“Police” is actually one of The Dead Gents’ older songs. It can be found on the group’s first album, the excellent Carry Me To Home. To my ears, the earlier Deadly Gentlemen compositions tend to be more percussive, more punk in spirit than the more recent tunes. One of the many strengths of this band is the fact that they can shift gears between rocking numbers like “Police” and lusher songs like “Faded Star,” the tune featured in a previous post.

There is a tenuous connection between the fiddle extravaganza in our previous post and this entry: Brittany Haas— ringleader of the house concert featured last time— is the fiddler in Crooked Still, the groundbreaking group that was banjo picker Greg Liszt’s home base before he started The Deadly Gentlemen. As you can see and hear, both Haas and Liszt are running on all cylinders.

Thanks to Megan Lovallo, Jamie Lansdowne, Joe Stewart and of course The Deadly Gentlemen for their help with this project.

Yer Pal— Curly

ERRATUM: An observant reader pointed out that “Police” is based on an old-time tune called “Policeman.” You can check out a fairly orthodox rendition of “Policeman” here. There are some salient differences between The Dead Gents’ tune and earlier versions. You’ll note that, in days of yore, the cops merely sat on a log and no shots were fired.

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Peter Rowan: Essential Stats

1 April 2013

Born on the 4th of July, Peter Rowan turned 70 last summer. With that milestone behind him and a new bluegrass album entitled “The Old School” soon to come out, it seems like a good time to survey his long career. If a picture is worth a thousand, then a graph ought to be worth at least five hundred words:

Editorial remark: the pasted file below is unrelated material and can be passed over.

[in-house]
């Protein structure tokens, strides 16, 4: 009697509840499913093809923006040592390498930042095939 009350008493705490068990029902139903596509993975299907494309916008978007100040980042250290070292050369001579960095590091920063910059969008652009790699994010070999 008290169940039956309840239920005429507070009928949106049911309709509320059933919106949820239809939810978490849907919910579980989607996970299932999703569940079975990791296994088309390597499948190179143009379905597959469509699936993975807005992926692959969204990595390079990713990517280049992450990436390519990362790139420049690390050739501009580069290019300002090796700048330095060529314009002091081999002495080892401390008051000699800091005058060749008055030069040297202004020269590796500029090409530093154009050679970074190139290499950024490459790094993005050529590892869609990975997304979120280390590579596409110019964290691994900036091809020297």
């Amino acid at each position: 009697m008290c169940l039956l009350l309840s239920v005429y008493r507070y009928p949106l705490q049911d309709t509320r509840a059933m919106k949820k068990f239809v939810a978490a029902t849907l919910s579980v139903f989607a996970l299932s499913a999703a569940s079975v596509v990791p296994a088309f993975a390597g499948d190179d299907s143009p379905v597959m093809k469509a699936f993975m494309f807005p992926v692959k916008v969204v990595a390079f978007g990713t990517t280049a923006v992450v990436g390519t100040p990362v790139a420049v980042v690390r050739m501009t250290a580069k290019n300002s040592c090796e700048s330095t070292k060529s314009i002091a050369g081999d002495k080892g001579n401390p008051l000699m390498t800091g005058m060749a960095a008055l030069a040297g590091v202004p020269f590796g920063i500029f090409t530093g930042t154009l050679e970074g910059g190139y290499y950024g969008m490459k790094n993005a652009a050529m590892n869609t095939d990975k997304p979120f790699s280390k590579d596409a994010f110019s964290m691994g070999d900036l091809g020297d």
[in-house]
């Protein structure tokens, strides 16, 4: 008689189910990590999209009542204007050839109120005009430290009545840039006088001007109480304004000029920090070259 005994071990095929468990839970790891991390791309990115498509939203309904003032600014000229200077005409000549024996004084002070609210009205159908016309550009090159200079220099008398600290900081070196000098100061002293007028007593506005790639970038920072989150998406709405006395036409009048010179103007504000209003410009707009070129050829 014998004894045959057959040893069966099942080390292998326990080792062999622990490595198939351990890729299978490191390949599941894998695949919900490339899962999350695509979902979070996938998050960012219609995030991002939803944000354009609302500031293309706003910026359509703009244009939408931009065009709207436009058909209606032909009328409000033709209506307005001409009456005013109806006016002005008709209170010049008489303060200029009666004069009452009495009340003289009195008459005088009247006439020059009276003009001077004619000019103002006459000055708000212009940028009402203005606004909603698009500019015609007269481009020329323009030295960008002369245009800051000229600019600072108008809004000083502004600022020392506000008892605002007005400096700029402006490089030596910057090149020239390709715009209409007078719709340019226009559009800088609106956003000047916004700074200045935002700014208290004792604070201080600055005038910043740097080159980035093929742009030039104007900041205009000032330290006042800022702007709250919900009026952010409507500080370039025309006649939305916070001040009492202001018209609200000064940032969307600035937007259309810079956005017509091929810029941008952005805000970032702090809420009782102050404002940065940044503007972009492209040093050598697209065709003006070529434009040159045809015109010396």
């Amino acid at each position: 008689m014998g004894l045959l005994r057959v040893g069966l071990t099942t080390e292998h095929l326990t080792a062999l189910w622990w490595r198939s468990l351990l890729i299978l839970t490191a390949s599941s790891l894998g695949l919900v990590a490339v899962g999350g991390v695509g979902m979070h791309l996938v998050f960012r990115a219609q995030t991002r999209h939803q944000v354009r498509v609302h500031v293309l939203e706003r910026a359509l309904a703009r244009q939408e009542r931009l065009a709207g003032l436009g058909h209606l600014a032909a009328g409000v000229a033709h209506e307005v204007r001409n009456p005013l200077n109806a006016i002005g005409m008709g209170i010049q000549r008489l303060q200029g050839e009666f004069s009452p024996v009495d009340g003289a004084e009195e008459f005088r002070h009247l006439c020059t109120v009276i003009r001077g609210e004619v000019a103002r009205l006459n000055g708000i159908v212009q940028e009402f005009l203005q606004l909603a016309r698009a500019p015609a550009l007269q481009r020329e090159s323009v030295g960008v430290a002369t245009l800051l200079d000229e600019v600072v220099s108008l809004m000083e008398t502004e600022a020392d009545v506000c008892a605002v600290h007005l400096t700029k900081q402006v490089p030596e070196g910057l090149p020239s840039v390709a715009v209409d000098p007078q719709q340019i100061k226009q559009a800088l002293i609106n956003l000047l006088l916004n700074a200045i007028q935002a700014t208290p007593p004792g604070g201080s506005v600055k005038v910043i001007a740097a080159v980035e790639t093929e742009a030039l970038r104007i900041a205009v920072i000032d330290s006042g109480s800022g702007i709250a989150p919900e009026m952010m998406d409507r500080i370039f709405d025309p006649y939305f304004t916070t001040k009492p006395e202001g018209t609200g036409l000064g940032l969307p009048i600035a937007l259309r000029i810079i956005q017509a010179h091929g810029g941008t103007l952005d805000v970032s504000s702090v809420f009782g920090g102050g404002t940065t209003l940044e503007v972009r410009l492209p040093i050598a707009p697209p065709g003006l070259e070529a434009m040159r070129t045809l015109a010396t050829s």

Peter Rowan GraphYer Pal— Curly

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Dispatch from the Slippery Slopes

22 January 2013

Emy Phelps’ “Bluegrass Tune”

Emy Phelps set out to write “Dancin’ Round Your Door” as her “offering to the world of bluegrass,” but the song apparently had other ideas. Have a listen:

Phelps is accompanied here by partner Darol Anger (who on this tune has traded his fiddle for an octave mandolin) and mandolinist Sharon Gilchrist. The song— which is featured on Phelps’ latest album— was recorded at a notloB Music concert in Jamaica Plain, Massachustetts last Spring.

Phelps doesn’t claim that her song is bluegrass, nor would I, but I’m also not going to spill any ink trying to demarcate the territory that is or isn’t defined by the bluegrass genre. I think we can all agree that it doesn’t pass the Justice Stewart definition of bluegrass: “I know it when I hear it.”

Hearing a straight-ahead bluegrass tune performed with salt and feeling is revelatory: it’s like having your head dunked in cold, clear water. That’s not an experience that can be compromised or adulterated. But in my view, the folks who experiment at the margins of bluegrass help us to keep reexamining the music. In doing so, they also keep us alert to new ideas. As Phelps says in her introduction to “Dancin’ Round Your Door,” “Stretch your imagination!”

Beatle or Catfish?

It’s not everyday that you see a message like this in yer inbox: “Ringo Starr has commented on your video.” Such was the news I received from the busy scribes at YouTube last week. First thought: “Ringo Starr? The Ringo Starr?!” Second thought: “Which video?”